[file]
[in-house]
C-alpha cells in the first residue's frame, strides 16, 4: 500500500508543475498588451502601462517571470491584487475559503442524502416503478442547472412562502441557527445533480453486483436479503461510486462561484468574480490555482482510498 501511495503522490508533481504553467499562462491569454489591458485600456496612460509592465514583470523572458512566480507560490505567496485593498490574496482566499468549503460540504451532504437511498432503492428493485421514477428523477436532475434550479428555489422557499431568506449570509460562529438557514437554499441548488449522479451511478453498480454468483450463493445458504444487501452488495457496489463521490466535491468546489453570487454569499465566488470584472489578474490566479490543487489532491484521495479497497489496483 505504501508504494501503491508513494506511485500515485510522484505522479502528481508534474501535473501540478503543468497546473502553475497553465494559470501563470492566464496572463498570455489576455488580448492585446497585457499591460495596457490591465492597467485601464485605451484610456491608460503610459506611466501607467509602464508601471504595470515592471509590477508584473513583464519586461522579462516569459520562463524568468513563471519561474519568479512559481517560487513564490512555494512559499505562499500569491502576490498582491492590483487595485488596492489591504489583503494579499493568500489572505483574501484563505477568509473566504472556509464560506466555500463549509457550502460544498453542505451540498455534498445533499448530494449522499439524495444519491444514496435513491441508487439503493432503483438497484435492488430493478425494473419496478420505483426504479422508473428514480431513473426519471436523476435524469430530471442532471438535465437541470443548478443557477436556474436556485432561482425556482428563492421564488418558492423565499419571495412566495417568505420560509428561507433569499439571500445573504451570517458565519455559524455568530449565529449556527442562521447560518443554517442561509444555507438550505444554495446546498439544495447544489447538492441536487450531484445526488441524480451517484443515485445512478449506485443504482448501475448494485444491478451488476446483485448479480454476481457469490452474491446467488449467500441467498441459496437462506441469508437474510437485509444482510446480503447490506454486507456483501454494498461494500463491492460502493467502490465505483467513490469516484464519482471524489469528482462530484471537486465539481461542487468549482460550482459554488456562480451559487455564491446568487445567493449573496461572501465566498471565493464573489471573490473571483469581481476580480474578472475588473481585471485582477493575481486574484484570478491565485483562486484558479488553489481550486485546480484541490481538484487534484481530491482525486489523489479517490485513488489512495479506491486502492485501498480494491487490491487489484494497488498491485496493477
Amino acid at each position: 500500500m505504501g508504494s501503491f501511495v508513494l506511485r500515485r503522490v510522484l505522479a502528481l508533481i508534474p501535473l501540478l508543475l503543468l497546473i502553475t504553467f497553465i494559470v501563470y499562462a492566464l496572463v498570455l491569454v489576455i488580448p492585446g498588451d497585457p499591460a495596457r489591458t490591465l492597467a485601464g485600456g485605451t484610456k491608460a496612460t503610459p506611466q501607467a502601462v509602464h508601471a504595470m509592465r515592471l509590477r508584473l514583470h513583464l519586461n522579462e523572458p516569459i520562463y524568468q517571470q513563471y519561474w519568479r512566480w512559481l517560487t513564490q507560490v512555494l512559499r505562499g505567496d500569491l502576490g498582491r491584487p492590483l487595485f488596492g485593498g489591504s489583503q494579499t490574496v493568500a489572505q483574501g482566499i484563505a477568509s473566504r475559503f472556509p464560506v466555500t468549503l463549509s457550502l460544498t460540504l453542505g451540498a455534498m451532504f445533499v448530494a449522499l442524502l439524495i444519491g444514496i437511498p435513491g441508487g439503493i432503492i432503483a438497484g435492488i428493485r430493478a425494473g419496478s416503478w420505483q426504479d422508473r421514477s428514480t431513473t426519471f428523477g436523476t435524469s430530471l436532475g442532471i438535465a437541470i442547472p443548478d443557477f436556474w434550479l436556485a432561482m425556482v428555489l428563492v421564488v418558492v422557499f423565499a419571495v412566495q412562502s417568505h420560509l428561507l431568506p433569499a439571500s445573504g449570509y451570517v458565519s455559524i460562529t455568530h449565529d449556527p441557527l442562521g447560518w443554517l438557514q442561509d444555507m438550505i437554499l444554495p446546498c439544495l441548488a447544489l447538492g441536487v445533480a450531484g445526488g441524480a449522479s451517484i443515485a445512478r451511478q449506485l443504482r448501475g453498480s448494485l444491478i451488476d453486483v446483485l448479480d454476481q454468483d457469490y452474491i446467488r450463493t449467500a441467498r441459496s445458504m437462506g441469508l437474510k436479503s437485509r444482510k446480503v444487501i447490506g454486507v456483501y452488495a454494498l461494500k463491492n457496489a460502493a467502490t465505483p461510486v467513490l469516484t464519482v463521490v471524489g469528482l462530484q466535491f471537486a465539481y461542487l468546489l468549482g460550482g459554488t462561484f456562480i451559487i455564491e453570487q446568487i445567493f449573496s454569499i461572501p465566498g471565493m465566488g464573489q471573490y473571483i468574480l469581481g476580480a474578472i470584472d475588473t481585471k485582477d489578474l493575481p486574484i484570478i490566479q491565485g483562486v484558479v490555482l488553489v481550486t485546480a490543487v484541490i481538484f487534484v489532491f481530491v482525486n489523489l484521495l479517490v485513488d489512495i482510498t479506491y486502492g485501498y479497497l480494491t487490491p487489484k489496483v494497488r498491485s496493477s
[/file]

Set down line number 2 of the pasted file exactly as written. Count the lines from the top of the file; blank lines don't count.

C-alpha cells in the first residue's frame, strides 16, 4: 500500500508543475498588451502601462517571470491584487475559503442524502416503478442547472412562502441557527445533480453486483436479503461510486462561484468574480490555482482510498 501511495503522490508533481504553467499562462491569454489591458485600456496612460509592465514583470523572458512566480507560490505567496485593498490574496482566499468549503460540504451532504437511498432503492428493485421514477428523477436532475434550479428555489422557499431568506449570509460562529438557514437554499441548488449522479451511478453498480454468483450463493445458504444487501452488495457496489463521490466535491468546489453570487454569499465566488470584472489578474490566479490543487489532491484521495479497497489496483 505504501508504494501503491508513494506511485500515485510522484505522479502528481508534474501535473501540478503543468497546473502553475497553465494559470501563470492566464496572463498570455489576455488580448492585446497585457499591460495596457490591465492597467485601464485605451484610456491608460503610459506611466501607467509602464508601471504595470515592471509590477508584473513583464519586461522579462516569459520562463524568468513563471519561474519568479512559481517560487513564490512555494512559499505562499500569491502576490498582491492590483487595485488596492489591504489583503494579499493568500489572505483574501484563505477568509473566504472556509464560506466555500463549509457550502460544498453542505451540498455534498445533499448530494449522499439524495444519491444514496435513491441508487439503493432503483438497484435492488430493478425494473419496478420505483426504479422508473428514480431513473426519471436523476435524469430530471442532471438535465437541470443548478443557477436556474436556485432561482425556482428563492421564488418558492423565499419571495412566495417568505420560509428561507433569499439571500445573504451570517458565519455559524455568530449565529449556527442562521447560518443554517442561509444555507438550505444554495446546498439544495447544489447538492441536487450531484445526488441524480451517484443515485445512478449506485443504482448501475448494485444491478451488476446483485448479480454476481457469490452474491446467488449467500441467498441459496437462506441469508437474510437485509444482510446480503447490506454486507456483501454494498461494500463491492460502493467502490465505483467513490469516484464519482471524489469528482462530484471537486465539481461542487468549482460550482459554488456562480451559487455564491446568487445567493449573496461572501465566498471565493464573489471573490473571483469581481476580480474578472475588473481585471485582477493575481486574484484570478491565485483562486484558479488553489481550486485546480484541490481538484487534484481530491482525486489523489479517490485513488489512495479506491486502492485501498480494491487490491487489484494497488498491485496493477